Horsechestnuts are medium to large trees with a broad, rounded crown of arching branches.Read more about Tree, Bark, Twigs
Leaves are palmately compound with 5 - 9 abrubtly pointed leaflets.Read more about Leaves
Erect candle-like clusters of white flowers are borne at the tips of branches in late spring.Read more about Flowers
Fruits are round with spiny husks and shiny dark-brown seeds.Read more about Fruit
The dense crown is formed by branches that grow upwards, then arc downward before curving up again at the tips.
Twigs are greyish-brown, smooth with distinct pores (lenticels) and large leaf scars. Twigs emit an unpleasant odour when bruised.
Terminal buds are large, 2 - 4 cm (3/4"-1.5") long, dark brown and sticky. They stand out especially in late winter.
Leaflets are 10 - 25 cm (4" - 10") long, broadest above the middle with an abruptly-pointed tip, a tapered base, and coarsely toothed margins.
Leaves have an opposite arrangement on the branch. Newly emerging leaflets droop like an umbrella before they expand.
Individual flowers are 2 - 3 cm (about 1") long, tubular with 4 - 5 petal lobes that curve backward, exposing long, protruding stamens.
The spreading chestnut-tree in Henry Wadsworth Longfellow's poem, The Village Blacksmith, was a horsechestnut on Brattle Street in Cambridge, Massachusetts.
Horsechestnut is native to the Balkan region of eastern Europe and was introduced to central Europe in the 16th century.
Derivation of names
The genus name, Aesculus, is the classical Latin name for an oak with edible acorns, The name derives from esca, the Latin word for food. The species name, hippocastanum, means horse chestnut, from the Greek words hippos, horse, and kastanon, chestnut. The species and common names likely refer to the fact that horsechestnut fruit are somewhat similar to chestnut fruit - a shiny brown nut inside a prickly husk - and that horsechestnuts were fed to sickly horses.
Horsechestnut seeds are used in a traditional English children's game called conkers (see conkers in Wikipedia) in which the seeds (or conkers) are swung on strings and struck together as each player attempts to break the other's conker.
Because of the inclusion of chestnut in the common name, horsechestnut seeds are sometimes confused with those of sweet chestnuts (Castanea spp) which are edible. In fact, horsechestnuts are poisonous, their seeds, leaves, and bark containing the toxic alkaloid aesculin. Humans should not eat horsechestnut seeds even though the squirrels do. Horsechestnuts have leathery husks with sparse, thorn-like spines and a large pale patch on the round seed. In contrast, sweet chestnut fruits are covered with dense prickly spines, and the nuts are conical, tapering to a point.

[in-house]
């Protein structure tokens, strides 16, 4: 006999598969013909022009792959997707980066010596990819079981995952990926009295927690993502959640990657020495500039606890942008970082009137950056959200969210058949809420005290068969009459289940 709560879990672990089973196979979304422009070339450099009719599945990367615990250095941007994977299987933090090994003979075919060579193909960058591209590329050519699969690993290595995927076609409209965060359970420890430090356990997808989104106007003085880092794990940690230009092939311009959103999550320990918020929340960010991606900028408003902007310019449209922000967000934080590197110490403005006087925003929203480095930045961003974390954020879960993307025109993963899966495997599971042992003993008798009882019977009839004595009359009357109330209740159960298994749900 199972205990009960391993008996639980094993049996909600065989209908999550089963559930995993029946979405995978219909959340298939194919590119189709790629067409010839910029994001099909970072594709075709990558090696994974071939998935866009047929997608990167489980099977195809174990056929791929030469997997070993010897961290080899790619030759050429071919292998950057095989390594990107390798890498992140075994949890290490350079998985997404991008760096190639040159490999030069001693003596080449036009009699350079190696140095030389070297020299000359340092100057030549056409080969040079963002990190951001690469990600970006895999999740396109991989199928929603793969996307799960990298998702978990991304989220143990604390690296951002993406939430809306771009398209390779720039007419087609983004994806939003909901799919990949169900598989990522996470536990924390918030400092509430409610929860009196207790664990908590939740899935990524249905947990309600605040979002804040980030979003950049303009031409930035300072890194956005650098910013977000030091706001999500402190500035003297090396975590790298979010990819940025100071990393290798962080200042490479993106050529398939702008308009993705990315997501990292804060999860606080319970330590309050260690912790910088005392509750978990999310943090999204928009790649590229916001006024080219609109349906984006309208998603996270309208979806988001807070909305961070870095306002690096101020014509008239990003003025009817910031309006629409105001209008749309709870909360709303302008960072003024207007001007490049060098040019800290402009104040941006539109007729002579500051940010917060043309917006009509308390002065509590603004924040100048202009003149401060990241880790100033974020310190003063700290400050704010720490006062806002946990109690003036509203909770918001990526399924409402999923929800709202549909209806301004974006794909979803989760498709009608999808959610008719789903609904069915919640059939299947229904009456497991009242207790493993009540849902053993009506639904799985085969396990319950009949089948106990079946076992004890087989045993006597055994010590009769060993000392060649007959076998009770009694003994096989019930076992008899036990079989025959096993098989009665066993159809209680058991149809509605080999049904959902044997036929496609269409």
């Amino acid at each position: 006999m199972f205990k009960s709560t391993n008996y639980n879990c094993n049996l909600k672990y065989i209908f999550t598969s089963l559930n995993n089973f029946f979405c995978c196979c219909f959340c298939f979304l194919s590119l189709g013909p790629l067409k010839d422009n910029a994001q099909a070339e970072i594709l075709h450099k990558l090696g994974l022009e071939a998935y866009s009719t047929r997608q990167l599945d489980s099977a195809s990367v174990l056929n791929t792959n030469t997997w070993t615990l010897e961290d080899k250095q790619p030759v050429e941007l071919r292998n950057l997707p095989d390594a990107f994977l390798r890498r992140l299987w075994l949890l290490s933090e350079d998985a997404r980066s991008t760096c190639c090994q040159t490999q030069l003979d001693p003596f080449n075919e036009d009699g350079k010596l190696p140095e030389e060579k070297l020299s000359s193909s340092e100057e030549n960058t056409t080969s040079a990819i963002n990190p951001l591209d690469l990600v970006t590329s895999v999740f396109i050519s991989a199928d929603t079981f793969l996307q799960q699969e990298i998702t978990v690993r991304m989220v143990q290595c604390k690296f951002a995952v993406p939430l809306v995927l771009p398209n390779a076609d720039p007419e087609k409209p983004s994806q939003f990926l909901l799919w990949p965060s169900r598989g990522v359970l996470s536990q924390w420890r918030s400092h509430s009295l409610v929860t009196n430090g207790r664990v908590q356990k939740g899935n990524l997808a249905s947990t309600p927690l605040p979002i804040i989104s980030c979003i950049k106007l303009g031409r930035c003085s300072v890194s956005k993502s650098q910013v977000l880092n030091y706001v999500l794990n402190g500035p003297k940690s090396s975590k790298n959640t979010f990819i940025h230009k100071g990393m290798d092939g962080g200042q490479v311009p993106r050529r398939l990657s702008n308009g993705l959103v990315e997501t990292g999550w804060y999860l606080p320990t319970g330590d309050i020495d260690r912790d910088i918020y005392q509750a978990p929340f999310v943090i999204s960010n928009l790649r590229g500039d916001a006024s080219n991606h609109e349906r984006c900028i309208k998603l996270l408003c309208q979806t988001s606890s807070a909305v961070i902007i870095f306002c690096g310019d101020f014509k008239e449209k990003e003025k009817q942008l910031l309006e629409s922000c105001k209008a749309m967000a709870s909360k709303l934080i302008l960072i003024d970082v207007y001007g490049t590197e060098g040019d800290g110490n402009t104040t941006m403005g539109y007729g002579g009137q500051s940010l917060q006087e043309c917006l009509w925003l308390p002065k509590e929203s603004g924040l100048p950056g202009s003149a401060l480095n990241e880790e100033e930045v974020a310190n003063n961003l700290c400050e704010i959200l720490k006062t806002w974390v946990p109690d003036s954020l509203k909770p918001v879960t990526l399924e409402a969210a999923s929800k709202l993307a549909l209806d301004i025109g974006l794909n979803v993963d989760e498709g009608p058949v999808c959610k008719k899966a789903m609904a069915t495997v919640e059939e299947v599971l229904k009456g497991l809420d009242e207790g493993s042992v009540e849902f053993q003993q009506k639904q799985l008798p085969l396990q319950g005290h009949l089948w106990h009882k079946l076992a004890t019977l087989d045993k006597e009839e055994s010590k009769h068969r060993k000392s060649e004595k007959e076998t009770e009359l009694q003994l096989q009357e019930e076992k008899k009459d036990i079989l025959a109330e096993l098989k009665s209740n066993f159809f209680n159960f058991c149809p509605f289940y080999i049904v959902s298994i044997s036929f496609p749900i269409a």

Horsechestnut is closely related to the native Ohio buckeye (Aesculus glabra), which differs in having leaflets that are widest at the middle, smaller clusters of yellow or greenish yellow flowers, and smaller, non-sticky terminal buds.
Several cultivated varieties and hybrids exist, including red horsechestnut (Aesculus x carnea), a cross between horsechestnut and red buckeye (Aesculus pavia), which is native to the southeastern United States.
Horsechestnut's place in Toronto's urban forest
Horsechestnuts were first brought to Toronto in the early 1800s by settlers seeking to recreate the gardens of their homeland. In 1859, five hundred horsechestnut trees were planted on what are now University Avenue, College and Carleton Streets, in preparation for the ceremonial opening of Queen's Park and Allan Gardens by Edward, the Prince of Wales on September 11, 1860. Some of the horsechestnuts planted in Queen's Park at that time may still stand there today.
Landscape value and potential for home planting
Horsechestnut is a popular urban-tolerant ornamental tree that can live more than 100 years. Its large canopy requires considerable space, so it should only be planted in open, sunny sites. Very dry sites should be avoided; it is adaptable to different soil pH levels.
Pests and diseases: Horsechestnut is susceptible to many of the same pests and diseases that affect Ohio buckeye, including leaf blotch (discolored leaf spots that turn brown), Japanese beetle, and flat-headed borer. Leaf scorch, which occurs in dry conditions, causes the leaf margins to curl and turn brown. Branches tend to be susceptible to breakage in high winds.
This tree is available for planting through the City of Toronto's street tree program.
Find trees on Tree Tour maps at Canadian Tree Tours: